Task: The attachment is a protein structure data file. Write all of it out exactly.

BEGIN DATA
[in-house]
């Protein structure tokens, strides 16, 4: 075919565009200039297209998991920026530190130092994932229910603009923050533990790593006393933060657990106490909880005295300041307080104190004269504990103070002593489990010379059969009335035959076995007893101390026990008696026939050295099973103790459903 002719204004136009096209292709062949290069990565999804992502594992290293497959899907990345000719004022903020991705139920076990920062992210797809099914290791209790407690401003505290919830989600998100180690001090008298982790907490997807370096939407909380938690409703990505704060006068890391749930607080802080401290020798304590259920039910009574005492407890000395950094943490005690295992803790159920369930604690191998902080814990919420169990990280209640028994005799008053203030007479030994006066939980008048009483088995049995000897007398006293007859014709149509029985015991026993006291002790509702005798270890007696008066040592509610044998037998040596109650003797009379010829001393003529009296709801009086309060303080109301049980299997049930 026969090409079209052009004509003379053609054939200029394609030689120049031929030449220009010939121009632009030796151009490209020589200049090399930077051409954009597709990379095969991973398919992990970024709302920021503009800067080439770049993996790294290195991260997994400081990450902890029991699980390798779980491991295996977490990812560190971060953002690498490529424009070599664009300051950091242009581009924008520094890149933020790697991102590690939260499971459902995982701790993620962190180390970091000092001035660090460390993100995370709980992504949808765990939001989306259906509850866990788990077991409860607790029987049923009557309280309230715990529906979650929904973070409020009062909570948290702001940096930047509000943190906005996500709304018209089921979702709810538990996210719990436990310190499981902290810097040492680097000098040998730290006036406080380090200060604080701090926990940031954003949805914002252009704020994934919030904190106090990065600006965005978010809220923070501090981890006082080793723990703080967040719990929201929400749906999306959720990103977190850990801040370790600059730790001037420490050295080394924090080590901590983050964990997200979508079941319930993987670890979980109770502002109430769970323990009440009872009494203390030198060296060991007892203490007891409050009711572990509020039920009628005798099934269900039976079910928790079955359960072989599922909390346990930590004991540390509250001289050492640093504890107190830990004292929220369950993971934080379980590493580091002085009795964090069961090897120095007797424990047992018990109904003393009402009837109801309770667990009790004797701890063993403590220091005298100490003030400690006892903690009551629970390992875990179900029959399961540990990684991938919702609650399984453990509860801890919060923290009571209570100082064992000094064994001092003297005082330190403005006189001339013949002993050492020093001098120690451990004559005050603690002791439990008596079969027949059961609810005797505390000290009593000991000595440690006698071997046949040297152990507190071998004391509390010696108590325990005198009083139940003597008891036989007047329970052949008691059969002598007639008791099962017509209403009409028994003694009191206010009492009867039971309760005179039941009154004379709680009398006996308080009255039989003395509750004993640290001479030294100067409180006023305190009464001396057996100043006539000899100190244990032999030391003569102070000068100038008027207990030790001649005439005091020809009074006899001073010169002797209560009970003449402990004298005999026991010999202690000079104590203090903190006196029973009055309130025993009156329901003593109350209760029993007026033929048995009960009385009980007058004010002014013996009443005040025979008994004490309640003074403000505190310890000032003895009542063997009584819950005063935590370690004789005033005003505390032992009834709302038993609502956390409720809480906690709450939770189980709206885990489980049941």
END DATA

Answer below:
[in-house]
């Protein structure tokens, strides 16, 4: 075919565009200039297209998991920026530190130092994932229910603009923050533990790593006393933060657990106490909880005295300041307080104190004269504990103070002593489990010379059969009335035959076995007893101390026990008696026939050295099973103790459903 002719204004136009096209292709062949290069990565999804992502594992290293497959899907990345000719004022903020991705139920076990920062992210797809099914290791209790407690401003505290919830989600998100180690001090008298982790907490997807370096939407909380938690409703990505704060006068890391749930607080802080401290020798304590259920039910009574005492407890000395950094943490005690295992803790159920369930604690191998902080814990919420169990990280209640028994005799008053203030007479030994006066939980008048009483088995049995000897007398006293007859014709149509029985015991026993006291002790509702005798270890007696008066040592509610044998037998040596109650003797009379010829001393003529009296709801009086309060303080109301049980299997049930 026969090409079209052009004509003379053609054939200029394609030689120049031929030449220009010939121009632009030796151009490209020589200049090399930077051409954009597709990379095969991973398919992990970024709302920021503009800067080439770049993996790294290195991260997994400081990450902890029991699980390798779980491991295996977490990812560190971060953002690498490529424009070599664009300051950091242009581009924008520094890149933020790697991102590690939260499971459902995982701790993620962190180390970091000092001035660090460390993100995370709980992504949808765990939001989306259906509850866990788990077991409860607790029987049923009557309280309230715990529906979650929904973070409020009062909570948290702001940096930047509000943190906005996500709304018209089921979702709810538990996210719990436990310190499981902290810097040492680097000098040998730290006036406080380090200060604080701090926990940031954003949805914002252009704020994934919030904190106090990065600006965005978010809220923070501090981890006082080793723990703080967040719990929201929400749906999306959720990103977190850990801040370790600059730790001037420490050295080394924090080590901590983050964990997200979508079941319930993987670890979980109770502002109430769970323990009440009872009494203390030198060296060991007892203490007891409050009711572990509020039920009628005798099934269900039976079910928790079955359960072989599922909390346990930590004991540390509250001289050492640093504890107190830990004292929220369950993971934080379980590493580091002085009795964090069961090897120095007797424990047992018990109904003393009402009837109801309770667990009790004797701890063993403590220091005298100490003030400690006892903690009551629970390992875990179900029959399961540990990684991938919702609650399984453990509860801890919060923290009571209570100082064992000094064994001092003297005082330190403005006189001339013949002993050492020093001098120690451990004559005050603690002791439990008596079969027949059961609810005797505390000290009593000991000595440690006698071997046949040297152990507190071998004391509390010696108590325990005198009083139940003597008891036989007047329970052949008691059969002598007639008791099962017509209403009409028994003694009191206010009492009867039971309760005179039941009154004379709680009398006996308080009255039989003395509750004993640290001479030294100067409180006023305190009464001396057996100043006539000899100190244990032999030391003569102070000068100038008027207990030790001649005439005091020809009074006899001073010169002797209560009970003449402990004298005999026991010999202690000079104590203090903190006196029973009055309130025993009156329901003593109350209760029993007026033929048995009960009385009980007058004010002014013996009443005040025979008994004490309640003074403000505190310890000032003895009542063997009584819950005063935590370690004789005033005003505390032992009834709302038993609502956390409720809480906690709450939770189980709206885990489980049941």